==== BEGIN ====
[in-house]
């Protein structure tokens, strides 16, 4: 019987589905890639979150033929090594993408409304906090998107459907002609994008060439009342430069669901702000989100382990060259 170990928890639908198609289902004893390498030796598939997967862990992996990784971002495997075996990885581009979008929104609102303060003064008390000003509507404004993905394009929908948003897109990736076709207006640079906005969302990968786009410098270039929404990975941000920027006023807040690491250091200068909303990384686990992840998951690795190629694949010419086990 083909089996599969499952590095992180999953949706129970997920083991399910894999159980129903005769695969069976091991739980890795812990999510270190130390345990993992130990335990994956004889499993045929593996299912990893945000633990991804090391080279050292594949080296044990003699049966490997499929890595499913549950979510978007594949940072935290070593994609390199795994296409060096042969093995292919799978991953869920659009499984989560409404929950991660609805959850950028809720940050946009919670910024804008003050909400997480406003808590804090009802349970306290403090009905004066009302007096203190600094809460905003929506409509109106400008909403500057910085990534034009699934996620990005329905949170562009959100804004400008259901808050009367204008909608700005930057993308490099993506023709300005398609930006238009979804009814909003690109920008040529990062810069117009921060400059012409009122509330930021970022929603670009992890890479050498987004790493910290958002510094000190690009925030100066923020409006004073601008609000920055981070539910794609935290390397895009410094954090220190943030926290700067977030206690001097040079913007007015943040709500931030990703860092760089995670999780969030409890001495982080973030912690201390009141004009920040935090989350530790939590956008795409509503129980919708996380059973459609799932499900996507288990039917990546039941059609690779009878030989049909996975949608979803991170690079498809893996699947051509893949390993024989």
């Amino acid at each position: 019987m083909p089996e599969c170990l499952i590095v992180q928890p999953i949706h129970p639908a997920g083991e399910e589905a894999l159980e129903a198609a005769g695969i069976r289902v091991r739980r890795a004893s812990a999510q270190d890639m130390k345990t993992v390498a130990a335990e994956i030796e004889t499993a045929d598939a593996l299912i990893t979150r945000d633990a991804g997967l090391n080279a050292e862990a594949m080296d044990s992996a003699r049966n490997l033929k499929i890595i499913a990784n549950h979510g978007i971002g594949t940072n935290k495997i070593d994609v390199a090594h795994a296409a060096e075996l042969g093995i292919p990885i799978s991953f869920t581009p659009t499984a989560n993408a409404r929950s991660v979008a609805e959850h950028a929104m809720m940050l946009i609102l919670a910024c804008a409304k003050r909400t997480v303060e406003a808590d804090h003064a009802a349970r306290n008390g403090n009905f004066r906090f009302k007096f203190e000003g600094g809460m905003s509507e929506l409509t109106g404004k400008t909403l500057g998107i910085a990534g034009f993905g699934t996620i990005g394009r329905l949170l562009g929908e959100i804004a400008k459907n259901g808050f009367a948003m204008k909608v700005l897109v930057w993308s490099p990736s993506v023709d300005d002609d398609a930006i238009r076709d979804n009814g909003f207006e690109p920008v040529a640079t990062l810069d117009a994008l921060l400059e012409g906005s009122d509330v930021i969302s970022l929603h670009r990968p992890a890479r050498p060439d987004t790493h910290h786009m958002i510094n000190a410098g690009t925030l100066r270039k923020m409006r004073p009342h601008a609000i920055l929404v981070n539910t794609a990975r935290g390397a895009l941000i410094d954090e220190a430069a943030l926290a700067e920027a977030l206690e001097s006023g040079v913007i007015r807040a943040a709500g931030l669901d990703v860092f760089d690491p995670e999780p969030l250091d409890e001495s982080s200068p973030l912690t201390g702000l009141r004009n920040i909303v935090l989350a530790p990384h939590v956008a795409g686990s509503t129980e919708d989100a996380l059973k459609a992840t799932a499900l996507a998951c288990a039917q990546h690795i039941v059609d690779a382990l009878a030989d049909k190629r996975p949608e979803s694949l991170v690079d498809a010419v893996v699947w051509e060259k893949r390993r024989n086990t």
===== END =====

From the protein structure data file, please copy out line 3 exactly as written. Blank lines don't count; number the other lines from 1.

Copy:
């Amino acid at each position: 019987m083909p089996e599969c170990l499952i590095v992180q928890p999953i949706h129970p639908a997920g083991e399910e589905a894999l159980e129903a198609a005769g695969i069976r289902v091991r739980r890795a004893s812990a999510q270190d890639m130390k345990t993992v390498a130990a335990e994956i030796e004889t499993a045929d598939a593996l299912i990893t979150r945000d633990a991804g997967l090391n080279a050292e862990a594949m080296d044990s992996a003699r049966n490997l033929k499929i890595i499913a990784n549950h979510g978007i971002g594949t940072n935290k495997i070593d994609v390199a090594h795994a296409a060096e075996l042969g093995i292919p990885i799978s991953f869920t581009p659009t499984a989560n993408a409404r929950s991660v979008a609805e959850h950028a929104m809720m940050l946009i609102l919670a910024c804008a409304k003050r909400t997480v303060e406003a808590d804090h003064a009802a349970r306290n008390g403090n009905f004066r906090f009302k007096f203190e000003g600094g809460m905003s509507e929506l409509t109106g404004k400008t909403l500057g998107i910085a990534g034009f993905g699934t996620i990005g394009r329905l949170l562009g929908e959100i804004a400008k459907n259901g808050f009367a948003m204008k909608v700005l897109v930057w993308s490099p990736s993506v023709d300005d002609d398609a930006i238009r076709d979804n009814g909003f207006e690109p920008v040529a640079t990062l810069d117009a994008l921060l400059e012409g906005s009122d509330v930021i969302s970022l929603h670009r990968p992890a890479r050498p060439d987004t790493h910290h786009m958002i510094n000190a410098g690009t925030l100066r270039k923020m409006r004073p009342h601008a609000i920055l929404v981070n539910t794609a990975r935290g390397a895009l941000i410094d954090e220190a430069a943030l926290a700067e920027a977030l206690e001097s006023g040079v913007i007015r807040a943040a709500g931030l669901d990703v860092f760089d690491p995670e999780p969030l250091d409890e001495s982080s200068p973030l912690t201390g702000l009141r004009n920040i909303v935090l989350a530790p990384h939590v956008a795409g686990s509503t129980e919708d989100a996380l059973k459609a992840t799932a499900l996507a998951c288990a039917q990546h690795i039941v059609d690779a382990l009878a030989d049909k190629r996975p949608e979803s694949l991170v690079d498809a010419v893996v699947w051509e060259k893949r390993r024989n086990t």